First Posted: Aug 10, 2012
Jan 20, 2020

President Lincoln's Cottage at the Soldiers' Home U.S. Military Asylum; The Old Soldiers' Home Washington, DC/Old Bob Statue

Image: Copyright DupontCircleReflections.us
Image: Copyright DupontCircleReflections.us
Lincoln's Cottage

Image: Copyright DupontCircleReflections.us  Image: Copyright DupontCircleReflections.us
Statue Representing Lincoln and Lincoln's horse, Old Bob

Image: Copyright DupontCircleReflections.us Image: Copyright DupontCircleReflections.us
Image: Copyright DupontCircleReflections.us Image: Copyright DupontCircleReflections.us

This statue of Abraham Lincoln and his horse, Old Bob, was created by Ivan Schwartz. The statue is made of bronze. It is life size and done as true to the times as possible. It should also be noted that old photos, clothing and skulls were studied. The skills of a forensic scientist were also used by New York-based StudioEIS. "For the statue of Lincoln, Mr. Schwartz and his team examined all the photos taken of the president and the life casts of his face and hands from 1860. Lincoln's surviving coat and top hat, now in the collection of the Smithsonian's National Museum of American History, were measured to accurately reflect the president's daily garb. 'He was 6 feet 4 inches, and wore a size 14 shoe,' notes the artist.

Video by Matt Ringelstetter

Time is usually limited when traveling. With that constraint, Lincoln's Cottage is out of the way and not readily accessible especially to individuals and families who are touring. If you choose to see Lincoln's Cottage it is important to mention that reservations are advised as tours fill up. I was told by Cottage staff for those who arrive without reservations no concessions are made if tours are to capacity. You are unable to get into the cottage without being with a tour. Photography is forbidden inside the cottage without special prior permission, signatures and approvals from both sides. There is nothing to see inside the cottage, however, one gets a feel of where Lincoln worked on the Emancipation Proclamation. There are grounds to see as well as the statue you see in the video, Old Bob. However, the ticket costs add up especially if you are a family. It is difficult enough to navigate in an unfamiliar city without adding more obstacles and worries such as these. Other than the wonderful statue, it was a disappointment.

Image: Public Domain
Old Bob draped in black during Lincoln's funeral procession

The following article is taken directly from the NPS Website on President Lincoln's Cottage at the Soldiers' Home

President Lincoln's Cottage at the Soldiers' Home
U.S. Military Asylum; The Old Soldiers' Home
Washington, DC

Detail of the mural: "View of the Soldiers' Home in Lincoln's Time"
by William Woodward, 2007, President Lincoln's Cottage

"Four presidents of the United States escaped the heat and humidity of summer in Washington, DC at The Old Soldiers' Home on a hill three miles from the White House. During the Civil War, President Abraham Lincoln spent June to November, 1862-1864 in a 34-room Gothic Revival 'cottage' there. He reportedly made his last visit to the house, on April 13, 1865, the day before his assassination. He found cool breezes and quiet, but he brought his wartime responsibilities with him. Lincoln was staying in this house when he wrote the final draft of the Emancipation Proclamation in September 1862. Frederick Douglass, the famous African American abolitionist and writer, called the proclamation 'the immortal paper, making slavery forever impossible in the United States.'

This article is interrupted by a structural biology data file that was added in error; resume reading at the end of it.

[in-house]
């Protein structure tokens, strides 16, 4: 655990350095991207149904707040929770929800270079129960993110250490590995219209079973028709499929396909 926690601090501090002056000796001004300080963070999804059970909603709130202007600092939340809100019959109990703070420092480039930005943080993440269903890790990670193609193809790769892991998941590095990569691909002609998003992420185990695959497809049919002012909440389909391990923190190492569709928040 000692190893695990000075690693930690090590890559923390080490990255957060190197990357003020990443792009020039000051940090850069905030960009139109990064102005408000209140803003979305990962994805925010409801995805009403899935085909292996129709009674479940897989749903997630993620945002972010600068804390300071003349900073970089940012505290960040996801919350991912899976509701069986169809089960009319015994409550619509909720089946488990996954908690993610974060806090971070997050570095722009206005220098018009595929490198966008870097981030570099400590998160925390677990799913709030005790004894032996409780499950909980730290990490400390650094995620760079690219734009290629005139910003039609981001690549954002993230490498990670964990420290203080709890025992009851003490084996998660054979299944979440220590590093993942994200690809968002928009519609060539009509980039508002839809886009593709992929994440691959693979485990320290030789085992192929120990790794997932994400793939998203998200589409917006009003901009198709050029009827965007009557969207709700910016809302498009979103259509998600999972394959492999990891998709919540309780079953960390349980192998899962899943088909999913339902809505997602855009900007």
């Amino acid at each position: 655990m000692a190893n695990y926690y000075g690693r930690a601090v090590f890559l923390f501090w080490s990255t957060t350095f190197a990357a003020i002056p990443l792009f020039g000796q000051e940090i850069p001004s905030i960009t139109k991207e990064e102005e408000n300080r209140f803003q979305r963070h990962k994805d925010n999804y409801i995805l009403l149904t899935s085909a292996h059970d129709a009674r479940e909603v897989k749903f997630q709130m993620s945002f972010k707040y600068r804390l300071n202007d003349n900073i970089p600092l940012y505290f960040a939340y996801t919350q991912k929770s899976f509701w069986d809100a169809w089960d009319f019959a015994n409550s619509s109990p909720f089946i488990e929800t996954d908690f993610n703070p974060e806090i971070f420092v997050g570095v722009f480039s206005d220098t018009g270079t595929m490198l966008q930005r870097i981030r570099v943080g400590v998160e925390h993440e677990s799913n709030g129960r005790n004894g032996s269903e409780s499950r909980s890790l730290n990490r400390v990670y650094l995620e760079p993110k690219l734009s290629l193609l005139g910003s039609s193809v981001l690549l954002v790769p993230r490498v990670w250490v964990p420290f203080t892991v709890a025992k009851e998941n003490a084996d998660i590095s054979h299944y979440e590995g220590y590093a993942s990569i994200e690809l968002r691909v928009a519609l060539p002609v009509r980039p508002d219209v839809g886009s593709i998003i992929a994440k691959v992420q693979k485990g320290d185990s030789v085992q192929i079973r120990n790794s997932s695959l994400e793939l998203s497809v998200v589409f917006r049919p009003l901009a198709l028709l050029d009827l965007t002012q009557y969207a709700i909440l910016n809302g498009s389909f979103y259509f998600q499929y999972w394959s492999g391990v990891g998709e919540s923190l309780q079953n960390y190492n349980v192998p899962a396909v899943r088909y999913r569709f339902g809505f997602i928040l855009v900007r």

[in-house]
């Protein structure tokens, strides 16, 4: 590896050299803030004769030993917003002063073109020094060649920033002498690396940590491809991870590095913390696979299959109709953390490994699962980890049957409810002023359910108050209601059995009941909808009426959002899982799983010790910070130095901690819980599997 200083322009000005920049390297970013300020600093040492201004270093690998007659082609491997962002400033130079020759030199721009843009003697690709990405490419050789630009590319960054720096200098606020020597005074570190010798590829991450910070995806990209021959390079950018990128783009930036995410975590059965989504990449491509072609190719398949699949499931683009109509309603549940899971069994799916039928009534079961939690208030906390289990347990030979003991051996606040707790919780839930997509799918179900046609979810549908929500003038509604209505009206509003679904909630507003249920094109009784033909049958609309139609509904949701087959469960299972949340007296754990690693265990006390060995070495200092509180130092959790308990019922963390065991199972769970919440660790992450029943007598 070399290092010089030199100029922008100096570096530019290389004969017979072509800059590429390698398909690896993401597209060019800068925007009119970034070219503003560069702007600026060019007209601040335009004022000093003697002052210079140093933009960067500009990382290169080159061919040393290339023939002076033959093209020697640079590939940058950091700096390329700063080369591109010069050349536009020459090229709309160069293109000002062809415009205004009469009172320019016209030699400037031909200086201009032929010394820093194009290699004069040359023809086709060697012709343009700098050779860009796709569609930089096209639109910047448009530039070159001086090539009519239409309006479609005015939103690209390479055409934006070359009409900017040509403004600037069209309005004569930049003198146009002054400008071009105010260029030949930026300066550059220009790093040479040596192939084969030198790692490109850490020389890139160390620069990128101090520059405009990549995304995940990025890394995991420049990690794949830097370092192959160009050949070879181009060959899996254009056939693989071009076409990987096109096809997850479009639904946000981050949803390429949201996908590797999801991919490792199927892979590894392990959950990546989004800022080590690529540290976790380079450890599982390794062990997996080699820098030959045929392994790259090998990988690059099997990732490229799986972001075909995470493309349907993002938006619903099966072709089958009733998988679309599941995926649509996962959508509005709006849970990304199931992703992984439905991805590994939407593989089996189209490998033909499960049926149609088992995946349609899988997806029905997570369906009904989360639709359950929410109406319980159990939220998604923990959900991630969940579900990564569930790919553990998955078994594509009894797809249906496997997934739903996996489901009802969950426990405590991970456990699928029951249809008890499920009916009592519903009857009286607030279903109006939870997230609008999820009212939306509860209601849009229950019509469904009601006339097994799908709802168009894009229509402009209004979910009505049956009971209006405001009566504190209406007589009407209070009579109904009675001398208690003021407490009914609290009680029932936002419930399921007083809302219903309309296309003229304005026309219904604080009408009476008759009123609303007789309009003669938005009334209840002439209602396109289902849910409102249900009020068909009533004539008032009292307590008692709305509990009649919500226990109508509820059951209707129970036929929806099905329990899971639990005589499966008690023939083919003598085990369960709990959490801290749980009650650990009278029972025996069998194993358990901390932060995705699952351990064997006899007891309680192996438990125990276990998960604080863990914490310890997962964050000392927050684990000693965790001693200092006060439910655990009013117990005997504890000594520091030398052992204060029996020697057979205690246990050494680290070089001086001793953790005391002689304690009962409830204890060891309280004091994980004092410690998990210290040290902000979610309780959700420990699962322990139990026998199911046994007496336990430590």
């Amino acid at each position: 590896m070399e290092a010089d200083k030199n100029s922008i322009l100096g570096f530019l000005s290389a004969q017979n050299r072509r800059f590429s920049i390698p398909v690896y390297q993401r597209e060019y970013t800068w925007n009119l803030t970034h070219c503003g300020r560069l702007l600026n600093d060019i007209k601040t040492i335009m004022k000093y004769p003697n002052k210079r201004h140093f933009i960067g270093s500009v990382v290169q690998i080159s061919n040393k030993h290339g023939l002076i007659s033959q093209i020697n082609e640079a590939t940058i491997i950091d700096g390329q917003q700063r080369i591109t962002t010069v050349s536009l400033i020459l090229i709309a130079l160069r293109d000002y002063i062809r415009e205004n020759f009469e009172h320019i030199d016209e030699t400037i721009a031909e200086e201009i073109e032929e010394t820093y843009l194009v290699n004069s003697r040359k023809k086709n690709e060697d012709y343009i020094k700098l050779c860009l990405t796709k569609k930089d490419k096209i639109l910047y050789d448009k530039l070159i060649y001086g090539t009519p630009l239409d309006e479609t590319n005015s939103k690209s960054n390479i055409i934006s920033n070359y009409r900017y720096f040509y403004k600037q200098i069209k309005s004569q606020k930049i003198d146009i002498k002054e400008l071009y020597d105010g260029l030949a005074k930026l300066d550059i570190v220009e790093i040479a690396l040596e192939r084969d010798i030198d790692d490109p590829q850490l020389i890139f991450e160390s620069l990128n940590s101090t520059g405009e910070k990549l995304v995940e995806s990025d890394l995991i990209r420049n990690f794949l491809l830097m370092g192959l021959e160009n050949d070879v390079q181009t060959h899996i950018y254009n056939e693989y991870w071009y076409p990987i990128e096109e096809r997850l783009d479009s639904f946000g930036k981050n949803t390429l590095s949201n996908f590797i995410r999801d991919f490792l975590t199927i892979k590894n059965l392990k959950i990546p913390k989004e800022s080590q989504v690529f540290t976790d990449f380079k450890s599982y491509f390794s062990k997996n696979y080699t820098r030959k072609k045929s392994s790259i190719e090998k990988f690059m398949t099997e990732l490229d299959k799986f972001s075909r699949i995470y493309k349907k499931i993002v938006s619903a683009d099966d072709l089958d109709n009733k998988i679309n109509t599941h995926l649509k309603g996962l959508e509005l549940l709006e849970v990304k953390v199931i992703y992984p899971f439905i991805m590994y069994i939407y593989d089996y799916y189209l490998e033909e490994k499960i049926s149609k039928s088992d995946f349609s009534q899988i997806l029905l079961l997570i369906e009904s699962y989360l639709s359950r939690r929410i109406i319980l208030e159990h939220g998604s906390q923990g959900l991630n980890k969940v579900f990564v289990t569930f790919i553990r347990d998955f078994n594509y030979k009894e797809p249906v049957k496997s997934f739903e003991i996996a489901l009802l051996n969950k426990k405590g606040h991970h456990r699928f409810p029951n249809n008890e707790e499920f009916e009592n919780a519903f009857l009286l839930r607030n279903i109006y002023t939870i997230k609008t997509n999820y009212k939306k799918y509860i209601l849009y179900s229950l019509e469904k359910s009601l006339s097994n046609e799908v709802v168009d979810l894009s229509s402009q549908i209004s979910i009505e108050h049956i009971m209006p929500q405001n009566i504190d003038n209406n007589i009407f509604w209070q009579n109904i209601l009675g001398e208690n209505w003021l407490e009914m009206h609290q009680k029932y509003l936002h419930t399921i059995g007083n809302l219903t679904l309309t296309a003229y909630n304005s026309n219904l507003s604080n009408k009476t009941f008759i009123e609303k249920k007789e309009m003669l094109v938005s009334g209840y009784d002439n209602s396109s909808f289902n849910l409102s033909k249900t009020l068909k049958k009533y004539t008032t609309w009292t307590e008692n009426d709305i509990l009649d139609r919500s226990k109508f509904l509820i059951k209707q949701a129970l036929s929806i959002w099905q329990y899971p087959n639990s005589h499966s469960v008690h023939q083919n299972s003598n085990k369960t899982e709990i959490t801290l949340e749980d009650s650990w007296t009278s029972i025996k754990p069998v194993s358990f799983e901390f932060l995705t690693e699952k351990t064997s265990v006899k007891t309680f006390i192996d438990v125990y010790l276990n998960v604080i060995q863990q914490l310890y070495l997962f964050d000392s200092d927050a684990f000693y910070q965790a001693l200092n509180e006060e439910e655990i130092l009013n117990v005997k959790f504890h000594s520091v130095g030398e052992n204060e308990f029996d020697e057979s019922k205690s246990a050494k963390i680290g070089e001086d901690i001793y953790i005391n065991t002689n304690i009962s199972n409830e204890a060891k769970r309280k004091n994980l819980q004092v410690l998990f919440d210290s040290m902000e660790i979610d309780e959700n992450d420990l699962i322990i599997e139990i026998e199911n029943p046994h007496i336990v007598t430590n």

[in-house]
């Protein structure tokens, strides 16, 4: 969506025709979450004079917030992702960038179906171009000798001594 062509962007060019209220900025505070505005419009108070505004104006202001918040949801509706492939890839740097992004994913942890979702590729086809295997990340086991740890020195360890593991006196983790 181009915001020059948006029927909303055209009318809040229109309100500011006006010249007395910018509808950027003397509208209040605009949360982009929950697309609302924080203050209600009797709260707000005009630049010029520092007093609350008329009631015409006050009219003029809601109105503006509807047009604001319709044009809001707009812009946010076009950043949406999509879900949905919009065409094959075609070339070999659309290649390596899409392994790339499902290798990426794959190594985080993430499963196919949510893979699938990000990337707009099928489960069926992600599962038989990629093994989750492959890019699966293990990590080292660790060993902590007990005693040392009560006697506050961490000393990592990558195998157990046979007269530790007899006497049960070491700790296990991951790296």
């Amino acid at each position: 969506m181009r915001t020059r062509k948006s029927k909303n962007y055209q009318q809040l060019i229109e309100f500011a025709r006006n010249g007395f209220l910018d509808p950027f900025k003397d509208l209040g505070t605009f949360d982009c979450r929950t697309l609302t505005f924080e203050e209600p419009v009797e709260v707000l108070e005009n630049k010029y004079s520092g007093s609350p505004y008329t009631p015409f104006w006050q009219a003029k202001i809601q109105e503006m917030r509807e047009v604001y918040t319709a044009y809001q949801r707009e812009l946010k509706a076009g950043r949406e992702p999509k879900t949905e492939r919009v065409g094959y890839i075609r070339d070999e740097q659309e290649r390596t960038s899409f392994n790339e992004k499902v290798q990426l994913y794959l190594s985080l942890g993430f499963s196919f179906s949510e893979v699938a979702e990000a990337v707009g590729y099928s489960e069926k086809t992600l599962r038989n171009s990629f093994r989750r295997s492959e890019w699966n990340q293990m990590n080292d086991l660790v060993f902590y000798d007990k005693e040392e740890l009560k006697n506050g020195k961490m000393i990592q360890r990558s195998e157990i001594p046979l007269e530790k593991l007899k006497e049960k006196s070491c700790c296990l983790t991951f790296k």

Wealthy Washington, DC banker George Riggs completed the 'Corn Rigs' cottage at his 250-acre summer retreat in 1842. The irregular shape of the house, its many gables, latticed windows, and elaborate gingerbread trim mark it as Gothic Revival, a style considered particularly appropriate for country 'cottages.' In 1851, Riggs offered to sell his property to the United States Government, which was looking for a place to create a home for retired and disabled veterans of the United States Army.

Originally proposed in 1827, plans for a military asylum stalled until General Winfield Scott designated part of the money Mexico City paid to avoid invasion during the Mexican War for that purpose. An army committee purchased the Corn Rigs estate in 1851 and opened the house to its new residents the same year. By 1857, the retired soldiers moved into a large new stone Gothic building near the cottage. The Old Soldiers' Home invited President Buchanan to make his summer residence on the grounds of the United States Military Asylum, and Buchanan spent a few weeks out of at least two summers there during his presidency. By the beginning of the Civil War, there were four buildings on the grounds.

President Lincoln visited the Old Soldiers' Home three days after his first inauguration, presumably on the recommendation of President Buchanan. He and his family occupied the house from between June and November in 1862, 1863, and 1864. Each summer the White House staff transported some 19 cartloads of the Lincoln family's belongings to the cottage, though there is no record of exactly what they brought. Located on one of the highest hills in the District of Columbia, the grounds offered solitude and respite from the swampy heat and wartime congestion of the capital. In July 1862, Mary Lincoln wrote a friend, 'We are truly delighted with this retreat...the drives and walks around here are delightful.'"